Rial collapse stirs Iranian rallies, clashes
DUBAI - Reuters
Iranian riot police stand next to a garbage container which is set on fire by protesters in central Tehran, near the main bazaar yesterday, in the first sign of public unrest over Iran’s plunging currency. Falling value of the currency has greatly increased inflation in Iran. AFP photoRiot police clashed with demonstrators and foreign exchange dealers in Tehran yesterday over the collapse of the Iranian currency, which has lost 40 percent of its value against the dollar in a week, witnesses said.
Police fired tear gas to disperse the demonstrators, angered by the plunge in the value of the rial. Protesters shouted slogans against President Mahmoud Ahmadinejad, saying his economic policies had fuelled the economic crisis.
Western economic sanctions imposed over Iran’s disputed nuclear programme have slashed Iran’s export earnings from oil, undermining the central bank’s ability to support the currency. Panicking Iranians have scrambled to buy hard currencies, pushing down the rial. With Iran’s official inflation rate at around 25 percent, the currency’s weakness is hurting living standards and threatening jobs.
The government blames speculators for the rial’s collapse and ordered the security services to take action against them.
“Everyone wants to buy dollars and it’s clear there’s a bit of a bank run,” said a Western diplomat based in Tehran. “Ahmadinejad’s announcement of using police against exchangers and speculators didn’t help at all. Now people are even more worried.”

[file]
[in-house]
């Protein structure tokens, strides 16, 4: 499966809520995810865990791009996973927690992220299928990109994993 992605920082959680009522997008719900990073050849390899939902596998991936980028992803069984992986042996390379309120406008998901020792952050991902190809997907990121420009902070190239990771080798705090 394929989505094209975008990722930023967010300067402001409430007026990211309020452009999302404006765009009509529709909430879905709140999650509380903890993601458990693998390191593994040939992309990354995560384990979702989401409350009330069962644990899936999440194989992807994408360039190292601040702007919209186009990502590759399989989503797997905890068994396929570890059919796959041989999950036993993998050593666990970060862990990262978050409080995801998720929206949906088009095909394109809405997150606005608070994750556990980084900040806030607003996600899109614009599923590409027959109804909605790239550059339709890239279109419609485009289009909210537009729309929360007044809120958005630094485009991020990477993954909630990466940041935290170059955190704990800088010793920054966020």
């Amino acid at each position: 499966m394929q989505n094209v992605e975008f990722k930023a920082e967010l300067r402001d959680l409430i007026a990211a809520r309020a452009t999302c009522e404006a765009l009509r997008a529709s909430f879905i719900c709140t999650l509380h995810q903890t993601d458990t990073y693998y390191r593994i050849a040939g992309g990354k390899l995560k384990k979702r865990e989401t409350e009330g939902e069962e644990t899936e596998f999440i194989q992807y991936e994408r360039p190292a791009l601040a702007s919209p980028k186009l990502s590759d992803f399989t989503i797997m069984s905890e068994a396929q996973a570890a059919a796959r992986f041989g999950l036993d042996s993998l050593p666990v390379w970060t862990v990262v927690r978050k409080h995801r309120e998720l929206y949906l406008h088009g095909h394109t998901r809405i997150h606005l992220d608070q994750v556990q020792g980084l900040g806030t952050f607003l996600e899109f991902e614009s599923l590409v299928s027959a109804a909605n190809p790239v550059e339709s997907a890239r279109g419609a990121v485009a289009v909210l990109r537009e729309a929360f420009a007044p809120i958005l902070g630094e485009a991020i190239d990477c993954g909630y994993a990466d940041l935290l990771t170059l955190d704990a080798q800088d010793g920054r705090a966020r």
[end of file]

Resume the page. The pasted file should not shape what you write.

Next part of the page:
Close watchers of Iran say the protests pose a threat to Ahmadinejad rather than the government, but his term will end in June when a presidential election is due and he cannot run for a third time in any case.
They expect the government to stop the foreign exchange dealings and pump in money to stabilise the currency and prevent the protests from spreading.
Tehran’s main bazaar, whose merchants played a major role in Iran’s revolution in 1979, was closed yesterday, witnesses said. A shopkeeper who sells household goods there told Reuters that the instability of the rial was preventing merchants from quoting accurate prices.
Currency record low
The protests centred around the bazaar and spread, according to the opposition website Kaleme, to Imam Khomeini Square and Ferdowsi Avenue -- scene of bloody protests against Ahmadinejad’s re-election in 2009.
The national currency dived to a record low on Oct. 2 to 37,500 to the U.S. dollar in the free market, from about 34,200 at the close of business on Oct. 1, foreign exchange traders in Tehran said. On Sept. 24, it traded at around 24,600.
Ahmadinejad on Oct.2 blamed the crisis on the U.S.-led economic sanctions on Iran and insisted the country could ride out the crisis. He urged Iranians not to change their money for dollars and said security forces should act against 22 “ringleaders” in the currency market.
Iran is working to shrink and eventually eliminate the free market in its tumbling rial currency, the economy minister was quoted as saying amid signs that foreign exchange trade outside a government-sanctioned center was drying up.
“The unofficial currency market will be gathered up,” Shamseddin Hosseini was quoted as saying by the Mehr news agency yesterday. “The foreign exchange centre is being completed step by step, and its development will eventually lead to the elimination of the tricksters’ market.”